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Delta Swamp Food Web by gfi17626

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									                                            Delta Swamp Food Web
                                                    Teacher Sheet

Complete the food web on the student page using the clues and filling in each box with the correct entry. The
animals highlighted in bold can be found in the Delta Swamp Gallery at the Tennessee Aquarium. The students
may need to follow their observations with research in the classroom or at home to complete the web. For
every animal they find, place an “X” next to its name on the Web of Life Cast. The students should not expect
to see a feeding frenzy when they visit the Delta Swamp; we feed all our animals, minimizing the feeding that
would occur in the real world. You don’t have to actually visit the Delta Swamp to complete the web –tell the
students to use the Web of Life Clues and their thinking skills!

                                                  Web of Life Cast
alligator                      carp                   gray rat snake             opossum                  river cooter
alligator snapping turtle      chicken turtle         human                      plants                   shiner
box turtle                     crayfish               insects                    purple gallinule         slider
bullfrog                       field mouse            mosquitofish               red shoulder hawk        sunfish
                                                                                                          wood duck
                                            Web of Life Clues/Answers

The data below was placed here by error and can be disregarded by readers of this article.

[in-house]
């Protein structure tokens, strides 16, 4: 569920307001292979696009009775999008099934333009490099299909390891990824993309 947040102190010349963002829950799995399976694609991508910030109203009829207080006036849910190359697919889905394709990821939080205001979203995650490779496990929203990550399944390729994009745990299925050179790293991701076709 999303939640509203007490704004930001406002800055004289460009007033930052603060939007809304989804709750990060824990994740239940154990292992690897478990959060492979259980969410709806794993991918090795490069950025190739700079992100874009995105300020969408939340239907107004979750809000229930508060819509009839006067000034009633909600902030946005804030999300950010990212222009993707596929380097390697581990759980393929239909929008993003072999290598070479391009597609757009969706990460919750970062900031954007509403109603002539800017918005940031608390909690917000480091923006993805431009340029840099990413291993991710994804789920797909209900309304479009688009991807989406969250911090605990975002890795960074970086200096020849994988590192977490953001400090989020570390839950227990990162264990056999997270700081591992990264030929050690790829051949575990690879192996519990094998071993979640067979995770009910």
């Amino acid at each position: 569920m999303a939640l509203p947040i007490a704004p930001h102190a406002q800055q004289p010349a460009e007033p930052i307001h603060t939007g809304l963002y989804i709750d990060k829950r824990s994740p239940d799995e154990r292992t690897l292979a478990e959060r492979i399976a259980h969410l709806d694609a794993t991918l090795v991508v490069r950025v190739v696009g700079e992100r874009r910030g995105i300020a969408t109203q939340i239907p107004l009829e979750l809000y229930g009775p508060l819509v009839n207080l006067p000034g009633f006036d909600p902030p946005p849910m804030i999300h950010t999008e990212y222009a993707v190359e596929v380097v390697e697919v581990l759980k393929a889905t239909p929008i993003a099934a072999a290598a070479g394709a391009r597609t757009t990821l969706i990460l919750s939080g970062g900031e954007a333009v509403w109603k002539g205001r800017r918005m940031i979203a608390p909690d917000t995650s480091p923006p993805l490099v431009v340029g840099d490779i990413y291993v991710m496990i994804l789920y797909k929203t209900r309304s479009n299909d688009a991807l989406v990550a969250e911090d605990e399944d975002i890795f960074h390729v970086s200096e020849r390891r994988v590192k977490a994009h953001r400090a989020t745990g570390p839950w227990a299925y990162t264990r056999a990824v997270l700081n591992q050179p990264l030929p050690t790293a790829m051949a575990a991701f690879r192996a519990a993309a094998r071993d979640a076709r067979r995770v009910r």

1. These living things use energy from the sun to make food and form the base of this web. plants
   2. Some of these feed upon each other while others chow down on Box #1. insects
   3. From a distance, this creature looks like a miniature lobster. crayfish
   4. This small mammal relies on keen hearing and speed to “squeak” by predators. field mouse
   5. One of the reptiles in this web is quite the herbivore. Which one? river cooter
   6. No, it doesn’t have a black eye but when sunlight hits the scales, you’ll notice it! shiner
   7. Representing the omnivores, this reptile is definitely a landlubber. box turtle
   8. When you’re not choosy about what you eat, you can be a big fish in a small swamp. carp
   9. Have you ever heard of an amphibian named Jeremiah? bullfrog
   10. Although this fish has a fondness for a certain type of food, it really isn’t that picky. mosquitofish
   11. You’d strut around too if you had this for plumage. purple gallinule
   12. Watch where you’re going; you may “quack” up . wood duck
   13. Some reptiles are omnivores; with a name like this, the food must just ease on down. slider
   14. And then this reptile enjoys the carnivore reputation; its name includes the prey. gray rat snake
   15. This fish can be quite fierce, especially when defending its nest. sunfish
   16. An omnivorous marsupial, this critter ambles around searching for food. opossum
   17. This carnivore enjoys warm updrafts, especially when searching for prey. red shoulder hawk
   18. Its prey wouldn’t call this reptilian carnivore by its name, or else… chicken turtle
   19. Near the top of the food web, this carnivore pretty much eats what it wants to. alligator
   20. Also near the top of the food web, this reptile likes to lure its prey in for a meal. alligator snapping turtle
   21. Another top of the food web critter, this mammal qualifies as a definite omnivore. human

For an additional class activity, assign one of the web of life animals to each student in your class. If you have
more students, have additional prey available or add some more animals that might frequent a delta swamp.
Have everyone sit in a circle and then, using a ball of twine, try connecting everyone by passing the twine from
“person” to “person” and reproduce the web of life. When everyone is connected, have each student pull the
twine taut and feel the connection of everything. Then, try eliminating one or more of the links and see what
happens to the web. For online examples of this activity, try http://www.cpawscalgary.org/education/free-
resources/wetland-web.html and http://www.vtaide.com/png/foodchains.htm. Also, check out “Web of Life” in
Project Learning Tree, pp. 148-152. American Forest Foundation, 2000; http://www.plt.org.
Questions? Call George Bartnik at (800) 262-0695, ext. 4049 or email him at gpb@tnaqua.org.

								
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